It was Binyamin Netanyahu who immediately set out for New York to make a furious rebuttal to Abu Mazen’s “speech of lies and incitement". He had come  to the General Assembly to tell the world the truth and nothing but the truth: The Israel Defense Forces are the most moral army in the world bar none; it is the  Palestinians and only them who are guilty of war crimes in Gaza; Hamas is ISIS and ISIS is Hamas and Iran is both Hamas and ISIS, they are all the same, they are all malevolent Muslim extremists and enemies of humanity against whom all-out war should be fought. And since Mahmoud Abbas had established a Government of Reconciliation jointly with Hamas, he is actually also Hamas, which essentially means he is ISIS too, and anyway he is a Holocaust denier and certainly is not a partner. How nice and pleasant not to have a Palestinian partner any more, no one to whom occupied territories have to be given up.

Unlike previous years, in this year’s UN speech, Netanyahu did not bother to include – even as  a lip service - the words "A Palestinian State." But he did utter these words at the meeting with President Obama in Washington two days later, and there he also reiterated his sincere wish and aspiration to achieve peace with the Palestinians. It can be assumed that neither Netanyahu nor Obama took these words very seriously.

Obama was probably considering the meeting with Netanyahu as a piece of nuisance, unavoidable especially in view of the proximity of the critical mid-term Congressional elections – to be gotten through so that he could get back to the very urgent business of the war in Iraq and Syria into which he had very reluctantly entered. But just during that meeting there arrived across the ocean an urgent message from the Peace Now movement in Israel, which is regularly monitoring the fine print of the bureaucratic processes involved in approving construction. Precisely on the eve of the Prime Minister’s visit to the White House, the Jerusalem Municipality promoted the creation of a large new settlement neighborhood at a key position in Palestinian East Jerusalem.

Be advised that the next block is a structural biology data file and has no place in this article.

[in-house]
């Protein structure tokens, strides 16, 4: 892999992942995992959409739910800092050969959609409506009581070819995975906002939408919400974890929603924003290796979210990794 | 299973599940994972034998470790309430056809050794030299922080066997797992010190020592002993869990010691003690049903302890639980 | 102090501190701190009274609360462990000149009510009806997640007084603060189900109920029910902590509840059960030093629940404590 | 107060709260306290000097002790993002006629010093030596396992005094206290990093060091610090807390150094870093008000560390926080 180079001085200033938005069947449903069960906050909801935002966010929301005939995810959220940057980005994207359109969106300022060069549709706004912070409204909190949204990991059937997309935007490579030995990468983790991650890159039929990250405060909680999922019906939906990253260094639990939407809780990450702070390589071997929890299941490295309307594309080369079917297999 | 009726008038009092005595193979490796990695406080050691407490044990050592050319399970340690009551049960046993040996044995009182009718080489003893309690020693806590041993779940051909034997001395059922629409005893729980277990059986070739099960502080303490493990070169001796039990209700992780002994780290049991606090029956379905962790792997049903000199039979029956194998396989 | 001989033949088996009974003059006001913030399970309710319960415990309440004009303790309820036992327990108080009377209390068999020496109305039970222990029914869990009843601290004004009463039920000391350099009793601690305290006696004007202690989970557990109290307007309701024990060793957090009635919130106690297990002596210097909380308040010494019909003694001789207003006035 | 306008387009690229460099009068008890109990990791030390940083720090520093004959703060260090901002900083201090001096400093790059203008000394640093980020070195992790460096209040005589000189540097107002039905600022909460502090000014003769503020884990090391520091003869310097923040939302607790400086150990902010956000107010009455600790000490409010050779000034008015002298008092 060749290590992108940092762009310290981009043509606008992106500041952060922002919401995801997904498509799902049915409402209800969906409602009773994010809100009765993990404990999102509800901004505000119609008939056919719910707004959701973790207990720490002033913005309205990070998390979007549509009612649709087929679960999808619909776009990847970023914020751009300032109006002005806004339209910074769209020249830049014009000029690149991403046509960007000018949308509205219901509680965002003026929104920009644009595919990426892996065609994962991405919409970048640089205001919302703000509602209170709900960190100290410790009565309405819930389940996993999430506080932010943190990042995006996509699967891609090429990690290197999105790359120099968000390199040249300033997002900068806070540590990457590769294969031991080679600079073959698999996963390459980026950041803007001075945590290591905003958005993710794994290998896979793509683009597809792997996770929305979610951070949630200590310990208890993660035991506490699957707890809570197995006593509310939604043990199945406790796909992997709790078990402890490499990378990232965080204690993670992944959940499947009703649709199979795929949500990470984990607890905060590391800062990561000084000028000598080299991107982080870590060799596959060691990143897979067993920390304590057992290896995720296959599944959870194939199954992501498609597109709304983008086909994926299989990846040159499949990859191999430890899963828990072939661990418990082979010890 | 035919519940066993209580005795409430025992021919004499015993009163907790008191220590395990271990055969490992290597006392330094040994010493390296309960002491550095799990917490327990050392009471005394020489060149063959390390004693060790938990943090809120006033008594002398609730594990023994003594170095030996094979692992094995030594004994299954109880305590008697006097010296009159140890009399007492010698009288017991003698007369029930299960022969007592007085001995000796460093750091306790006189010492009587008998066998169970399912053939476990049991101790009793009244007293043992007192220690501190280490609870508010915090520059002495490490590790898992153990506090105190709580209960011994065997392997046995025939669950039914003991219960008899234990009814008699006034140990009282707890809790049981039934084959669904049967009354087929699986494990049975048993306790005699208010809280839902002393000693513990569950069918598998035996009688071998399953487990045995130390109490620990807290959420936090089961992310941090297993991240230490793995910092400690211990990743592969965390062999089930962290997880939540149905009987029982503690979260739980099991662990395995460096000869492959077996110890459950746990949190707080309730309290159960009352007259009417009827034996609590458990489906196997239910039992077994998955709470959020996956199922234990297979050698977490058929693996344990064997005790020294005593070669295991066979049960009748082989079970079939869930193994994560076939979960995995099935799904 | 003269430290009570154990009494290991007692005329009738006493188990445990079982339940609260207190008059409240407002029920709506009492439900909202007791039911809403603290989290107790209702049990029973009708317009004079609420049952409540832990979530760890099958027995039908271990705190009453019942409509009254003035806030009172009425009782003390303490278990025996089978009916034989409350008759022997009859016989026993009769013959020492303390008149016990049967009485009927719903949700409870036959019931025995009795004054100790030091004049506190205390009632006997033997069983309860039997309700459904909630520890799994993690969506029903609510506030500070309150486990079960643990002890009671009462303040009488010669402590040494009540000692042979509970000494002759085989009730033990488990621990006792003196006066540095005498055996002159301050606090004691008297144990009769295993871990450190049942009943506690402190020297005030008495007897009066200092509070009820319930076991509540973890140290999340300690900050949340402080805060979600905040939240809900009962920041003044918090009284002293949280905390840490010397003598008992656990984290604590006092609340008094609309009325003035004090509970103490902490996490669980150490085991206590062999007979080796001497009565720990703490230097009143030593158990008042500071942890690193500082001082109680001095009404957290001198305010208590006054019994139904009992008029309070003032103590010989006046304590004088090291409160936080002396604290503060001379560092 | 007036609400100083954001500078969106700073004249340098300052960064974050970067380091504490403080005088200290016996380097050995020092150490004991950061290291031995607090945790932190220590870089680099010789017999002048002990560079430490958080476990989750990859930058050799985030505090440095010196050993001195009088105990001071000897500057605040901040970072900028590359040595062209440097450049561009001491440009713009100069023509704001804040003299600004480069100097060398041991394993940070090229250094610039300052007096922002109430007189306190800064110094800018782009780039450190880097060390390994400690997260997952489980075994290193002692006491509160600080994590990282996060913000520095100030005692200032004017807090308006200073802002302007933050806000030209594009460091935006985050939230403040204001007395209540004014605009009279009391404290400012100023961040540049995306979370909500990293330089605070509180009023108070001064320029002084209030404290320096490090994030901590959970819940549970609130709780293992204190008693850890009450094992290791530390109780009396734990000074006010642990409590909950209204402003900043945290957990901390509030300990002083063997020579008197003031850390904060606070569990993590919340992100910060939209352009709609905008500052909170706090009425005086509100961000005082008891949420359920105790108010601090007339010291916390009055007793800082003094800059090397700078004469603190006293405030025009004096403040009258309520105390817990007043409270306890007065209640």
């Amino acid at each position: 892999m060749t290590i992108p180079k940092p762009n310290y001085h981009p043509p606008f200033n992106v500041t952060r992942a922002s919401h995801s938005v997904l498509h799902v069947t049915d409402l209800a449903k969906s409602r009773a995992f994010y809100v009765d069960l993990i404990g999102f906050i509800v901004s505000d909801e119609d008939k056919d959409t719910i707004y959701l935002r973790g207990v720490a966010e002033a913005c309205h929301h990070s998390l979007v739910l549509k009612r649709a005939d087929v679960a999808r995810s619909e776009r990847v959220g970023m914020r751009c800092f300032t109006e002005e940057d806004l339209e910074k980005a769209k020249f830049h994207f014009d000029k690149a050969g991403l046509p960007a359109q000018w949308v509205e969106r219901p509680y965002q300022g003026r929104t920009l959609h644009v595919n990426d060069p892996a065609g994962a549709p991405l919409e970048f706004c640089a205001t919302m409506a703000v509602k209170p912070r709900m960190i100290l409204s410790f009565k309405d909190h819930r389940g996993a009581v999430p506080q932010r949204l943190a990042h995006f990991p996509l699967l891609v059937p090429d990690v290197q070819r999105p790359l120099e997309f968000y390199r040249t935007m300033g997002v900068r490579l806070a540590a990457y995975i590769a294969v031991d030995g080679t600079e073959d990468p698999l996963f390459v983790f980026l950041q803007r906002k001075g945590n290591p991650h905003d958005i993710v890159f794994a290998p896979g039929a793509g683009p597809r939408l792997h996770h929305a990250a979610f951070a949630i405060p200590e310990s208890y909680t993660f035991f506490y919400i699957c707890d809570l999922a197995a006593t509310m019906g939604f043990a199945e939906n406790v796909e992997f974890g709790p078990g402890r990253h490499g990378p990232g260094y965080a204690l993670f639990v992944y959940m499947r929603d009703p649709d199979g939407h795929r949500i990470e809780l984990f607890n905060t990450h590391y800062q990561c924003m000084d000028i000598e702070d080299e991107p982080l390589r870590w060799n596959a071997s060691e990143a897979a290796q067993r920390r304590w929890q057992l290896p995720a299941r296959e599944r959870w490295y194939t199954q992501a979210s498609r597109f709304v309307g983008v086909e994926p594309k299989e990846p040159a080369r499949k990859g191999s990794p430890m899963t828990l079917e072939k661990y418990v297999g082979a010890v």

Furthermore, just ahead of the meeting in the White House, dozens of Israeli settlers accompanied by a heavy police escort, invaded dozens of Palestinian homes in the Palestinian neighborhood of Silwan, south of the Jerusalem Old City wall. One of the residents who tried to prevent their entry got beaten up by police who told him "Go to Gaza".

The settlers claimed that they had legally bought the houses from their owners - an assertion which is very difficult to validate, as the alleged sellers have disappeared.

Anyway, Housing Minister Uri Ariel did not really care about the problems of legality. Just at the time when the Prime Minister sat down in the White House, expressing to the President his desire for peace with the Palestinians, his Housing  Minister conducted a visit of his own to the settlers in Silwan, “in order to strengthen and encourage them". With his own hands the Minister affixed a mezuzah to the doorpost of a house which had been a Palestinian residence twenty-four hours earlier, so as to express that it would be a strictly Jewish home henceforward. "Now dozens of new families can come and significantly increase the Israeli grip and sovereignty over the City of David and its environs. Settlement in Jerusalem will continue full force, throughout the city. Abbas had never been a partner and is not a partner now, instead of engaging in the pursuit of peace fantasies we should sustain the settlement effort all over the country. We are ready to immediately offer for sale  thousands of housing units in Jerusalem and in Judea and Samaria, and I expect it would become possible on the PM’s return from his visit to the United States."

Two hours later, the White House spokesperson published a statement of strong condemnation summing up the Israeli Prime Minister's visit:
“Israel’s plan to continue construction in a sensitive area of East Jerusalem is poisoning the atmosphere - not only with the Palestinians, but also with the very Arab governments with which Prime Minister Netanyahu said he wanted to build relations. This leads to serious doubts as to Israel's commitment to peace. I can say that the United States is deeply concerned. Israel might face international condemnation, even from its closest allies, if it proceeds with this massive new housing project in East Jerusalem.”

Veteran commentator Sima Kadmon made some skeptical comments at her column in the weekend Yedioth Ahronoth. "In the beginning of his term, Netanyahu was very apprehensive about a confrontation with Obama and the potential implications of such a conflict on Israel-US relations. But after several such confrontations, including one in which the Israeli PM lectured the US President in the White House itself, Netanyahu revealed that the sky did not fall. On the contrary, in some such contests Netanyahu emerged the winner".

This week, the Palestinians implemented the plan they had been talking of already for some time, formally presenting to the UN Security Council the text of a draft resolution which would require Israel to end the occupation within two years, thus preventing Israeli military rule from reaching its fiftieth anniversary in 2017. When this text comes to a vote in a few weeks, will the American Ambassador's hand be raised once again to cast an automatic veto on behalf of Netanyahu?

The term "paper tiger" is an ancient Chinese expression. In the West it had become known especially due to a statement of Mao Zedong in 1956: "In appearance America is very powerful, but in reality it is nothing to be afraid of. America is a paper tiger. Outwardly a tiger, it is made of paper, unable to withstand wind and rain."

And in 2014?